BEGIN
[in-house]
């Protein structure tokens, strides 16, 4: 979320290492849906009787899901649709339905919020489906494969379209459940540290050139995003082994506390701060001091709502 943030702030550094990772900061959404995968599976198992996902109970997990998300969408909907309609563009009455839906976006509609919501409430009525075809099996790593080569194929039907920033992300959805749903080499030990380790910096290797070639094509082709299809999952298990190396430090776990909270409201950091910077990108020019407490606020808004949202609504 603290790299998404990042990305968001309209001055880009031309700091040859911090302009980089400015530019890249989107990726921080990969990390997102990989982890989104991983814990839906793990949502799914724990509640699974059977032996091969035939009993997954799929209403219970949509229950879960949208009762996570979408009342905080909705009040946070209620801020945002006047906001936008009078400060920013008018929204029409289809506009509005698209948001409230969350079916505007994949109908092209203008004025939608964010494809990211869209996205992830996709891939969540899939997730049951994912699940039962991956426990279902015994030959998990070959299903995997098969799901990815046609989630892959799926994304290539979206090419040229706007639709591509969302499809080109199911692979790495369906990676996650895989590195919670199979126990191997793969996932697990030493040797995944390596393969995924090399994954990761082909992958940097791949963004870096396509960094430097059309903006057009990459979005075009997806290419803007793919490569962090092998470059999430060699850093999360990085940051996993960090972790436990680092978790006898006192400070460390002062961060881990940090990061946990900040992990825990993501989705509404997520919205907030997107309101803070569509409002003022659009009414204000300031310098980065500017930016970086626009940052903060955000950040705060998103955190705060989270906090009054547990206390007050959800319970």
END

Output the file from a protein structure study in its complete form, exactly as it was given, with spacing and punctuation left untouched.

[in-house]
């Protein structure tokens, strides 16, 4: 979320290492849906009787899901649709339905919020489906494969379209459940540290050139995003082994506390701060001091709502 943030702030550094990772900061959404995968599976198992996902109970997990998300969408909907309609563009009455839906976006509609919501409430009525075809099996790593080569194929039907920033992300959805749903080499030990380790910096290797070639094509082709299809999952298990190396430090776990909270409201950091910077990108020019407490606020808004949202609504 603290790299998404990042990305968001309209001055880009031309700091040859911090302009980089400015530019890249989107990726921080990969990390997102990989982890989104991983814990839906793990949502799914724990509640699974059977032996091969035939009993997954799929209403219970949509229950879960949208009762996570979408009342905080909705009040946070209620801020945002006047906001936008009078400060920013008018929204029409289809506009509005698209948001409230969350079916505007994949109908092209203008004025939608964010494809990211869209996205992830996709891939969540899939997730049951994912699940039962991956426990279902015994030959998990070959299903995997098969799901990815046609989630892959799926994304290539979206090419040229706007639709591509969302499809080109199911692979790495369906990676996650895989590195919670199979126990191997793969996932697990030493040797995944390596393969995924090399994954990761082909992958940097791949963004870096396509960094430097059309903006057009990459979005075009997806290419803007793919490569962090092998470059999430060699850093999360990085940051996993960090972790436990680092978790006898006192400070460390002062961060881990940090990061946990900040992990825990993501989705509404997520919205907030997107309101803070569509409002003022659009009414204000300031310098980065500017930016970086626009940052903060955000950040705060998103955190705060989270906090009054547990206390007050959800319970």